Duke of Edinburgh? SERIOUSLY? I want to like Alyssa Cole, I really do, but these unforced errors make her books unreadable for me. I read a Prince in Theory, but there was a ridiculously glaring error about whether people flying on private jets have to go through security (BTW, they don’t) and that is now the only thing I can remember about that book.
Ok, here is an issue I had with the story. I read a lot of historical romance and in those a son has to be legitimate in order to inherit a title, not merely be older. Tav’s mother was not married to his father so how could he inherit the dukedom in place of his cousin?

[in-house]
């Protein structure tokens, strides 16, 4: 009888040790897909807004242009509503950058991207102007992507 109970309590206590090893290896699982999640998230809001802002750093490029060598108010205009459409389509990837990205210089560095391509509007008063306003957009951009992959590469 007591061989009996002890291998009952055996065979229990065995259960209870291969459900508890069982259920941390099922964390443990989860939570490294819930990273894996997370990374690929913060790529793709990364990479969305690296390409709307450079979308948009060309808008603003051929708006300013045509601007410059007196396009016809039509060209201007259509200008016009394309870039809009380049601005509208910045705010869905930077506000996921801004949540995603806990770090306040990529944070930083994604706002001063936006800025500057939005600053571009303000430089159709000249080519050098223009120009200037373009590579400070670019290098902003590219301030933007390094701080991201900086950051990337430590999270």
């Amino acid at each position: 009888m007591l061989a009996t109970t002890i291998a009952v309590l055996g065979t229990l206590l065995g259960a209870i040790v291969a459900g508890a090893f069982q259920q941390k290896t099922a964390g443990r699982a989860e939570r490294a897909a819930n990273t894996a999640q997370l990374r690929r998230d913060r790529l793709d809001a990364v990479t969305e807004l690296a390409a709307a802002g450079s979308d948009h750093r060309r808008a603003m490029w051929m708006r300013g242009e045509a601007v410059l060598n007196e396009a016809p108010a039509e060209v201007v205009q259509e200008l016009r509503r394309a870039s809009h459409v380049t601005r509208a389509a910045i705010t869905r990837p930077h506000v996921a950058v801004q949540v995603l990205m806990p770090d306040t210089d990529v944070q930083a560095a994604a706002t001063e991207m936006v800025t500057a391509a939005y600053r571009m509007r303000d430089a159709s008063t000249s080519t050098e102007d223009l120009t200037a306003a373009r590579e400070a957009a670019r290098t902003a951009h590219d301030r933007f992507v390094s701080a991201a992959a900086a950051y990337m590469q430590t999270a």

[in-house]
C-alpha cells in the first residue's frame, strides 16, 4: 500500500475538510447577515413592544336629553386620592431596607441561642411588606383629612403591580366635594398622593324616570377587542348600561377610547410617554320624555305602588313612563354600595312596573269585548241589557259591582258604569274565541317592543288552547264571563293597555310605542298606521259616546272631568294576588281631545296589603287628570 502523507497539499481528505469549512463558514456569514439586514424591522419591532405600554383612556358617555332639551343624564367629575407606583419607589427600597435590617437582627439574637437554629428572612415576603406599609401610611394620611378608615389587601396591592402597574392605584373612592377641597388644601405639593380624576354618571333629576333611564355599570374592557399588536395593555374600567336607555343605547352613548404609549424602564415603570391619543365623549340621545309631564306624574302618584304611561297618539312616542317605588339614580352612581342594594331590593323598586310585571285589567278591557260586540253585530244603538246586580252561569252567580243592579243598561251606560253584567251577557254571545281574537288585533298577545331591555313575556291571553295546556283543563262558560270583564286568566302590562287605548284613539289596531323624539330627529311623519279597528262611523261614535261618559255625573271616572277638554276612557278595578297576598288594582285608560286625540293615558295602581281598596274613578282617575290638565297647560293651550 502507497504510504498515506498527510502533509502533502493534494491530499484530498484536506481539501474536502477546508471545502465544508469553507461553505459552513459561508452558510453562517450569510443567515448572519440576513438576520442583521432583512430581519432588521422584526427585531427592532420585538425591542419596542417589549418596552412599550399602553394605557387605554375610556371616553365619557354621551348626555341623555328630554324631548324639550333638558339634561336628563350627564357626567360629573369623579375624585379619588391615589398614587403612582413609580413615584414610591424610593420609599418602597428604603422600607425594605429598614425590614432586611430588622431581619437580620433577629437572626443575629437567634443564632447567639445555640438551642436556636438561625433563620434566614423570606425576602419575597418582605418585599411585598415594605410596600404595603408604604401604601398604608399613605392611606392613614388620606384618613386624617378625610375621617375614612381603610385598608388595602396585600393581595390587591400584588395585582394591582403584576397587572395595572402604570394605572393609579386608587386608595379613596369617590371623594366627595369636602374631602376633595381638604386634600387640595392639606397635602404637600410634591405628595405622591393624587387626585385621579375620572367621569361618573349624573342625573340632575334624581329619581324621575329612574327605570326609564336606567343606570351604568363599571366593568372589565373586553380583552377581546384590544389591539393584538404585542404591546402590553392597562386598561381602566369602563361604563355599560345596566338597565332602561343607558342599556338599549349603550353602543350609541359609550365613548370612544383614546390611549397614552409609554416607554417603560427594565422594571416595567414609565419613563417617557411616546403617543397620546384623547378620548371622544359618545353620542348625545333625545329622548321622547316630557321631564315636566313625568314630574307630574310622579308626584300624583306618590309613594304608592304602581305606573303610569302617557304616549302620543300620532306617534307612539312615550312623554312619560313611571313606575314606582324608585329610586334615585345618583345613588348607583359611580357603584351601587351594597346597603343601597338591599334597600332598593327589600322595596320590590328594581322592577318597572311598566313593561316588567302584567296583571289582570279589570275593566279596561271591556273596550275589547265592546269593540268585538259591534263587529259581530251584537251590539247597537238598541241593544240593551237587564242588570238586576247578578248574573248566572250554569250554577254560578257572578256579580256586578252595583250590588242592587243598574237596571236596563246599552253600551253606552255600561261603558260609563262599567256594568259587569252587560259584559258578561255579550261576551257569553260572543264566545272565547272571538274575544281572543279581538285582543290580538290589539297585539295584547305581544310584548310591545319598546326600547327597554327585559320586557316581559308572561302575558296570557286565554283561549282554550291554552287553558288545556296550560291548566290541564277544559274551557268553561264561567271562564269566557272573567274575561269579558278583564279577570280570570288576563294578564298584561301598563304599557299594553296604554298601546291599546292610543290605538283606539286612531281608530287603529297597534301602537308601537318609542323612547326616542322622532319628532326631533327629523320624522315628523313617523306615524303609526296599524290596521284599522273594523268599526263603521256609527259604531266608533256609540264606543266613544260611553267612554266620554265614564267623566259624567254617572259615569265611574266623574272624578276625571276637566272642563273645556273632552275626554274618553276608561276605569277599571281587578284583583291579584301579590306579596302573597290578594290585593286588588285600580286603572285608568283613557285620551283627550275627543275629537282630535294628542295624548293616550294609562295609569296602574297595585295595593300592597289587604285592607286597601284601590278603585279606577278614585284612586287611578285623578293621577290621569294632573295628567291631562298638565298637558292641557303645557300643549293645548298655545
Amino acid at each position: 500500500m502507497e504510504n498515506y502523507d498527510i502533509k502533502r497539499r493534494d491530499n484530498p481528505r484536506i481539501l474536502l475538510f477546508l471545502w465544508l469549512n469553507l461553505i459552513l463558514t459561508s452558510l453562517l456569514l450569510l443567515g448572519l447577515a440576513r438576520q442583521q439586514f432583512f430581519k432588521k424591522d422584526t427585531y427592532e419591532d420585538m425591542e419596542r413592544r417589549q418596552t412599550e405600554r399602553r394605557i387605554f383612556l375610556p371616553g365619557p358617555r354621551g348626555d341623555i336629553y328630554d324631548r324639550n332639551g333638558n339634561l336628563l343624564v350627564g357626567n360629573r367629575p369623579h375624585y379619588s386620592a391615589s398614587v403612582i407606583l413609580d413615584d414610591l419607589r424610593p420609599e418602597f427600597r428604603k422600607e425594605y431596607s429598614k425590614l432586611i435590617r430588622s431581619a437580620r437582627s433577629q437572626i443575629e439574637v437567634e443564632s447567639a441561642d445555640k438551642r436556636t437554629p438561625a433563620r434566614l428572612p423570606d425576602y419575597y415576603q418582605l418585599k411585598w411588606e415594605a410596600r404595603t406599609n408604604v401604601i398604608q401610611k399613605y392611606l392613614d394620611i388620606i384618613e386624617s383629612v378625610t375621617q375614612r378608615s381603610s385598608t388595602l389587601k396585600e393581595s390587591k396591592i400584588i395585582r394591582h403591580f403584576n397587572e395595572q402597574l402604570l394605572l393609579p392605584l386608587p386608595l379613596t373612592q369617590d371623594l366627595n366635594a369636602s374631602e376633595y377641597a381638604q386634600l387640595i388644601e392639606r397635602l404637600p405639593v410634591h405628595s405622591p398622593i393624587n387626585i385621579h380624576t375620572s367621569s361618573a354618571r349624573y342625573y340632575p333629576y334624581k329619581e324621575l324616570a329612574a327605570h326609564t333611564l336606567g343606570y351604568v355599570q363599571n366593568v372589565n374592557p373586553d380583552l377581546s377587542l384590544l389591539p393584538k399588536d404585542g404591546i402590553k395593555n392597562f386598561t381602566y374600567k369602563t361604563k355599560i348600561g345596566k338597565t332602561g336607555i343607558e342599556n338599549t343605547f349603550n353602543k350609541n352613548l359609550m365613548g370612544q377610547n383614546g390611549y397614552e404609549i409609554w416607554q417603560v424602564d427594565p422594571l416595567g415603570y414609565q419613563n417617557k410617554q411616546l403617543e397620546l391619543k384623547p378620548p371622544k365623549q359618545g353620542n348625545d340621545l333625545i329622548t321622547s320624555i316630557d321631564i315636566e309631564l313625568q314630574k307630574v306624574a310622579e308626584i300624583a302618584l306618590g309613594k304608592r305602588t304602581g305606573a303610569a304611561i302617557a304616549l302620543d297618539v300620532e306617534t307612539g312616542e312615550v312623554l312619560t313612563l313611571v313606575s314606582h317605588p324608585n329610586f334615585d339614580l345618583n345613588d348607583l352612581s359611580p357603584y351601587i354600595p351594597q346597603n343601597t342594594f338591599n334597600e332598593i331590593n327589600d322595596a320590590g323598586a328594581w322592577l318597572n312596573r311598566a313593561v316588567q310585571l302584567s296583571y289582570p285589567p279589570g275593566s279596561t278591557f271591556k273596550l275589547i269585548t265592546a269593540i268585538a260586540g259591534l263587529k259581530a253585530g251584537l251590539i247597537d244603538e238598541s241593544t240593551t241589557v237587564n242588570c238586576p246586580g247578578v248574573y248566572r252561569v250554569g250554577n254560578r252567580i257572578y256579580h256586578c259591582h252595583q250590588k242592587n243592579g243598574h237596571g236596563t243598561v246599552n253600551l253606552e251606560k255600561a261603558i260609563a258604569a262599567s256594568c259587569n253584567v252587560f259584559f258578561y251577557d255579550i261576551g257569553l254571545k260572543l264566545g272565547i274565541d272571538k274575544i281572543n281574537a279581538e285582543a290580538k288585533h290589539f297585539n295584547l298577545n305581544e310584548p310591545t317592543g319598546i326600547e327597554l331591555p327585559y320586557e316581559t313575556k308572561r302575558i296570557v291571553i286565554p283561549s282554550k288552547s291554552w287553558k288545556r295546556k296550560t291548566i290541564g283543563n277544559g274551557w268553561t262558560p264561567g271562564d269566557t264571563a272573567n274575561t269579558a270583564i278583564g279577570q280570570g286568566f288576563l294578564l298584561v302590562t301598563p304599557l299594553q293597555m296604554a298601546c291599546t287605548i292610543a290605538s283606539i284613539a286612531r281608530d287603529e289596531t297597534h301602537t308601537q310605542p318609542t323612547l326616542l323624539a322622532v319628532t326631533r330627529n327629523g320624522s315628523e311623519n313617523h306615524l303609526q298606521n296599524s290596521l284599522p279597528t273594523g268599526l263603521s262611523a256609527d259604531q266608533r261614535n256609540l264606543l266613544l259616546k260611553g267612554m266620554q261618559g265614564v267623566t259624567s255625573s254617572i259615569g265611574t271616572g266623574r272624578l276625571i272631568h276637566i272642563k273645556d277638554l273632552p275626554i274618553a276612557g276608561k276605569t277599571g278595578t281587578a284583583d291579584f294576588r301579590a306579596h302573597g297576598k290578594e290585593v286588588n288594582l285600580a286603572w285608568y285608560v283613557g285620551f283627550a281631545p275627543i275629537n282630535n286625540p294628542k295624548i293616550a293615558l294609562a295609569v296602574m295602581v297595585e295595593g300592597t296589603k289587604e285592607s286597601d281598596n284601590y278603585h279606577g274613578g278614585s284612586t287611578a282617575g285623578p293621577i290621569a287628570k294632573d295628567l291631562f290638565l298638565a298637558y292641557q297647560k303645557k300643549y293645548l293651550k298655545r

@LauraR, I noticed that too, as well as the Duke of Edinburgh thing. I also read a lot of historical romance, as well as a lot of history, and yes, I thought there was going to have to be some explanation that Tav’s parents had in fact been married but had gotten divorced, or something like that.
I really enjoyed this book and gifted it to a friend, but we both have a question: how does an illegitimate son inherit a duchy over a legitimate male relation? This would seem to fly in the face of British aristocracy’s primogeniture laws. Has Alyssa Cole ever addressed the issue?